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The madness of taking liquidity out of the market

As the world struggles for economic growth there is a weird onus on restructuring the markets and wrapping massive amounts of legislation and regulation around managing risks. It’s a knee jerk reaction from politicians desperate to show voters that they are doing something to stop any reoccurrence of the financial disasters first seen in 2007. It’s understandable but totally the wrong thing to do at the wrong time and is likely to stifle any chance of real growth for years to come.

One of the European initiatives is to harmonise the financial markets and create a stable and appealing investing zone to attract masses of foreign investments. Key to the success of harmonising the markets is to introduce a standard clearing and settlement process at a reduced cost within the Eurozone. The T2S project has been a long time in gestation but is now beginning to move towards birth. It is hoped the T2S system will overlay the European clearing and settlement market bringing new levels of standardisation and eventual cost cutting and risk reduction for cross-border settlements.

With Clearing Houses expected to clear OTC products, it is imperative that better management and control of collateral, and initial and variation margins is introduced. Therefore there is a huge need to ensure that the clearing and settlement infra-structure and processes are far more efficient than today.

The risks of introducing so many fundamental changes to the European Clearing and Settlement market are very significant. Good planning for these important changes is vitally important for all financial services firms whether they are Brokers, Investment Managers or Custodians. In fact any firm that is involved in clearing and settling transactions will be affected and must prepare.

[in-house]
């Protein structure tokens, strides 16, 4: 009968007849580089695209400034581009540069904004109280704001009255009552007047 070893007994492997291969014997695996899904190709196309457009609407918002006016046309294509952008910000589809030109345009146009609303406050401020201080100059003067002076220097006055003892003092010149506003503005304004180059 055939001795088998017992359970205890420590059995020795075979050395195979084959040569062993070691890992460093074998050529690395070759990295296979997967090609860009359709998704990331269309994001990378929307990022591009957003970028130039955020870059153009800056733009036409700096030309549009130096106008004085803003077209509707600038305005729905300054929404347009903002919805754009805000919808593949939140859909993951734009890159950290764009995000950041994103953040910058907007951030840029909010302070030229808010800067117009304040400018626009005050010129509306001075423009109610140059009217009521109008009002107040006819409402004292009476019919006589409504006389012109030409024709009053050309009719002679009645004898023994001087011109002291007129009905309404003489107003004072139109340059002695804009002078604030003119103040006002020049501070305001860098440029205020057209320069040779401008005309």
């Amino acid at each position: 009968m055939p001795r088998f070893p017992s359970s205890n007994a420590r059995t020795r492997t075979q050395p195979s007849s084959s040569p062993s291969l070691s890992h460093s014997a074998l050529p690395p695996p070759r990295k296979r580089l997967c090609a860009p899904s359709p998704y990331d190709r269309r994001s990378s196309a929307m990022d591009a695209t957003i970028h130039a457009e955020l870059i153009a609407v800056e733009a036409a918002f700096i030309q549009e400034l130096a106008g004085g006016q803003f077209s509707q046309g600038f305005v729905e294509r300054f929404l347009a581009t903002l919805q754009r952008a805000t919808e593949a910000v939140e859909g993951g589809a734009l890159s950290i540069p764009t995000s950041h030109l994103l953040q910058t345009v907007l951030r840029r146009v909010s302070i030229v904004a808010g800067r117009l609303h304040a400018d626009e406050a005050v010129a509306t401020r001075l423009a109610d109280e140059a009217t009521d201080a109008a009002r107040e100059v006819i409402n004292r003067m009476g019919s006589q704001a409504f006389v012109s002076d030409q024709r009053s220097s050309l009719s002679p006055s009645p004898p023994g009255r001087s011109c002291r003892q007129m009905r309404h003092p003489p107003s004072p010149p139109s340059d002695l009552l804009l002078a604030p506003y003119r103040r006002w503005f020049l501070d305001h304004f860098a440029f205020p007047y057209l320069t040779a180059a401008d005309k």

Get this wrong and financial services firms, especially banks, will have to retain masses of capital and financial products as assets to pledge against margin calls. Liquidity in the derivatives markets could dry up and directly lead to liquidity shortages in the secondary equity markets. For example: this would affect the ability of SMEs and Insurance companies to have enough liquid assets to carry out their functions.

Planning is therefore the key if the financial markets are going to be able to succeed and achieve the political objectives. Join the debate at the next Post Trade Forum on the 26th June where the future of European Capital Markets will be discussed.     

 

 

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Gary Wright

Gary Wright

Analyst

BISS Research

Member since

19 Sep 2007

Location

London

Blog posts

277

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Post-Trade Forum

The Post Trade Forum's aim is to propagate debate and discussion between senior practitioners in Post Trade Operations in the global securities market; to bring about increased awareness and knowledge across both buy-side and sell-side financial institutions in financial products and be a focal point for firms and practitioners to air views.


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